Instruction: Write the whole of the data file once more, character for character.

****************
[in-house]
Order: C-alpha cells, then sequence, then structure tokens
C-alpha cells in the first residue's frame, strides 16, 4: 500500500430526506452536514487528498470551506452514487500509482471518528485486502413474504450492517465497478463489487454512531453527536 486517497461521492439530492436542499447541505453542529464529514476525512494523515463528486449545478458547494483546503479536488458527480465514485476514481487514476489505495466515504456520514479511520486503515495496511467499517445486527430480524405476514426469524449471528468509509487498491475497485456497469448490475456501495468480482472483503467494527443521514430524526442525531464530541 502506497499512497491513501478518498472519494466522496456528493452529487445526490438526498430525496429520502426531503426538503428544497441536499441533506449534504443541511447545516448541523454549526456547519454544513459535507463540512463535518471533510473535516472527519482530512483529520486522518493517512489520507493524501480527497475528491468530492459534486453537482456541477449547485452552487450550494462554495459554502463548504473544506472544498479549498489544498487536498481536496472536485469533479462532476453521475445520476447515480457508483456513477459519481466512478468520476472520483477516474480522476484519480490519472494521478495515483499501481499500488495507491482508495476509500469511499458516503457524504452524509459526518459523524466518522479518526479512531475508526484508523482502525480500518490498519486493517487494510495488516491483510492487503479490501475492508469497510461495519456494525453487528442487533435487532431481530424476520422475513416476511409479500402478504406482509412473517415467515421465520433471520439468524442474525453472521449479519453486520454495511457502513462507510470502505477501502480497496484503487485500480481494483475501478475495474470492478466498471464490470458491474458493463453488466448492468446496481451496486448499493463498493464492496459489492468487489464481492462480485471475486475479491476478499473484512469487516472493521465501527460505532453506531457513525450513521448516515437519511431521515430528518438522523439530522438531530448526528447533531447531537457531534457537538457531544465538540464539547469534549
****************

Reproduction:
[in-house]
Order: C-alpha cells, then sequence, then structure tokens
C-alpha cells in the first residue's frame, strides 16, 4: 500500500430526506452536514487528498470551506452514487500509482471518528485486502413474504450492517465497478463489487454512531453527536 486517497461521492439530492436542499447541505453542529464529514476525512494523515463528486449545478458547494483546503479536488458527480465514485476514481487514476489505495466515504456520514479511520486503515495496511467499517445486527430480524405476514426469524449471528468509509487498491475497485456497469448490475456501495468480482472483503467494527443521514430524526442525531464530541 502506497499512497491513501478518498472519494466522496456528493452529487445526490438526498430525496429520502426531503426538503428544497441536499441533506449534504443541511447545516448541523454549526456547519454544513459535507463540512463535518471533510473535516472527519482530512483529520486522518493517512489520507493524501480527497475528491468530492459534486453537482456541477449547485452552487450550494462554495459554502463548504473544506472544498479549498489544498487536498481536496472536485469533479462532476453521475445520476447515480457508483456513477459519481466512478468520476472520483477516474480522476484519480490519472494521478495515483499501481499500488495507491482508495476509500469511499458516503457524504452524509459526518459523524466518522479518526479512531475508526484508523482502525480500518490498519486493517487494510495488516491483510492487503479490501475492508469497510461495519456494525453487528442487533435487532431481530424476520422475513416476511409479500402478504406482509412473517415467515421465520433471520439468524442474525453472521449479519453486520454495511457502513462507510470502505477501502480497496484503487485500480481494483475501478475495474470492478466498471464490470458491474458493463453488466448492468446496481451496486448499493463498493464492496459489492468487489464481492462480485471475486475479491476478499473484512469487516472493521465501527460505532453506531457513525450513521448516515437519511431521515430528518438522523439530522438531530448526528447533531447531537457531534457537538457531544465538540464539547469534549